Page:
Fox challenges parents to control children's viewing TURNED ON IN L.A. Fall Preview

July 12, 1993|By David Zurawik | David Zurawik,Television Critic

Los Angeles -- The fall preview press tour opened with a bang here yesterday as the chairwoman of Fox Broadcasting came out swinging against reform groups and some members of Congress on the issue of TV violence.

For months, the broadcast networks have been going to Washington, taking their lumps at hearings and then promising to do better in terms of TV violence.

Suddenly, it looks like the networks are going to fight back -- or at least use the three-week press tour on their home turf to make a case against such reform proposals as ratings systems or channel blocking devices built into TV sets.

"The very idea of [something like] the V-chip scares me," says Fox chairwoman Lucille S. Salhany of the built-in devices that allow parents to block violent programming from their children's viewing options.

"Have we so abrogated our responsibility as parents to talk to our children about things like violence on TV that we have to ask technology to stand in for us?

"And what comes after the V-chip, the S-chip to block programs deemed too sexy? A P-chip, maybe, to block channels some might find politically suspect?" Ms. Salhany continues. "And what about an N-chip, because, after all, the most graphic violence on TV is seen on news programs?"

Maryland educational officials last week urged legislation requiring that all TV sets sold in the state have the V-chip capability, a move Ms. Salhany decries.

Ms. Salhany -- who has two sons, ages 8 and 5 -- says "individual parents" should make their own decisions on what their children should watch and not let the government get involved.

She, for example, recently refused to let her older son watch a segment of "In Living Color," a Fox Show.

"I just told him that the segment he wanted to watch was not for little boys. That's my role as a mother. That's not the role of someone in Washington," says Ms. Salhany, declining to specify which segment of "In Living Color" she was referring to.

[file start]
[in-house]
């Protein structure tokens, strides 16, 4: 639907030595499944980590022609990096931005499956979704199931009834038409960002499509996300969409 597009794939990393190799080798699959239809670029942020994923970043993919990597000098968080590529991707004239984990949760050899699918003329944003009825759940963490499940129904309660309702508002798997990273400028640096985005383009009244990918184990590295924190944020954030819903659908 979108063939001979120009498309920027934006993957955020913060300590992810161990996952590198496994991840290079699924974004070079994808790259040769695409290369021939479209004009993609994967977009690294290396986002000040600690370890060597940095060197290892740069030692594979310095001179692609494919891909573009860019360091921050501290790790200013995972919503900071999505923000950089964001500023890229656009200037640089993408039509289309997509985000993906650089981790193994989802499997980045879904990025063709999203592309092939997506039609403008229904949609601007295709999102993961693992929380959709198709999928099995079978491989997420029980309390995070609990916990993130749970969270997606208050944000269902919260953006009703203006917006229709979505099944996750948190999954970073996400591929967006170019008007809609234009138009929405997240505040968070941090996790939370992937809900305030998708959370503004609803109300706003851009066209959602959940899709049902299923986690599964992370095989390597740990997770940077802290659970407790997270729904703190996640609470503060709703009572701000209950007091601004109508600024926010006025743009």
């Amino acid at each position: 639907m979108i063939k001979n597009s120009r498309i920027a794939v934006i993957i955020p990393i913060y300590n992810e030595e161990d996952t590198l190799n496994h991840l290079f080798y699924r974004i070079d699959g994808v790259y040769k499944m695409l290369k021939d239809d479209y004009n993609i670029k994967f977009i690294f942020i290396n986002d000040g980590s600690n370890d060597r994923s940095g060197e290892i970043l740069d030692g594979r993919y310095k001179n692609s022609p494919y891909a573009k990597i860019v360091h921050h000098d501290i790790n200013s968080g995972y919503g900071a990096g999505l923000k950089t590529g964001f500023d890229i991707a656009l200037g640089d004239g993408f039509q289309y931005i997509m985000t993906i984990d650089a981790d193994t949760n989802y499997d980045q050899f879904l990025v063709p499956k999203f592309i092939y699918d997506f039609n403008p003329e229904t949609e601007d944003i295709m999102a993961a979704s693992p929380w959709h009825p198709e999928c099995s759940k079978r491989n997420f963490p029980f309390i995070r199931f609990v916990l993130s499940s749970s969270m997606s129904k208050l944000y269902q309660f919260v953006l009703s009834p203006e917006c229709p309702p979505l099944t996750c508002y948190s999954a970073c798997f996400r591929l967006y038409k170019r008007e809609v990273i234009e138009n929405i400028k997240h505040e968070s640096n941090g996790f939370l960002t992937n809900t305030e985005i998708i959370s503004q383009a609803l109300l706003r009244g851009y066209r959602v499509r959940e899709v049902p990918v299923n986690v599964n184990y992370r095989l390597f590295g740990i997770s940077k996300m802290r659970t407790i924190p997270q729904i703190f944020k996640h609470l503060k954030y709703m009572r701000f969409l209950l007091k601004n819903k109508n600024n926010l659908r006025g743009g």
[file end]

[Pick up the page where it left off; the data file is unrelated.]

More tough talk like Ms. Salhany's is expected from other network executives in days to come. Sources say it is a reaction by the networks to the widespread criticism of their recently announced plan to voluntarily place warnings on violent shows this fall.

The plan was cited by such critics as U.S. Rep. Edward Markey of Massachusetts as the TV industry's admission that TV and real-life violence are linked.

But Ms. Salhany challenged such a connection yesterday, saying, "I have some doubts. It has not been proved one way or the other."

As a parent, she says, "Before my children go to someone's home to play, I don't call the parents to find out if they have a television set in their home. I call to see if they have a handgun.

"I think you have to look at the total picture," says Ms. Salhany, "and you can't just blame the ills of society on television."

The only Fox show certain to carry a warning in the fall, Ms. Salhany says, is "COPS," which already carries one.

Of the four networks, Fox is the least violent because sitcoms -- rather than action or adventure shows -- dominate its lineup.

Fox has, though, been the network consistently testing the limits of sex and taste in recent years with shows such as "Married . . . With Children."

Ms. Salhany says members of Congress have told the networks they are not going to concern themselves with the sexual content of shows.

"Washington has very clearly stated that they would not get involved in the area of sex," she says.

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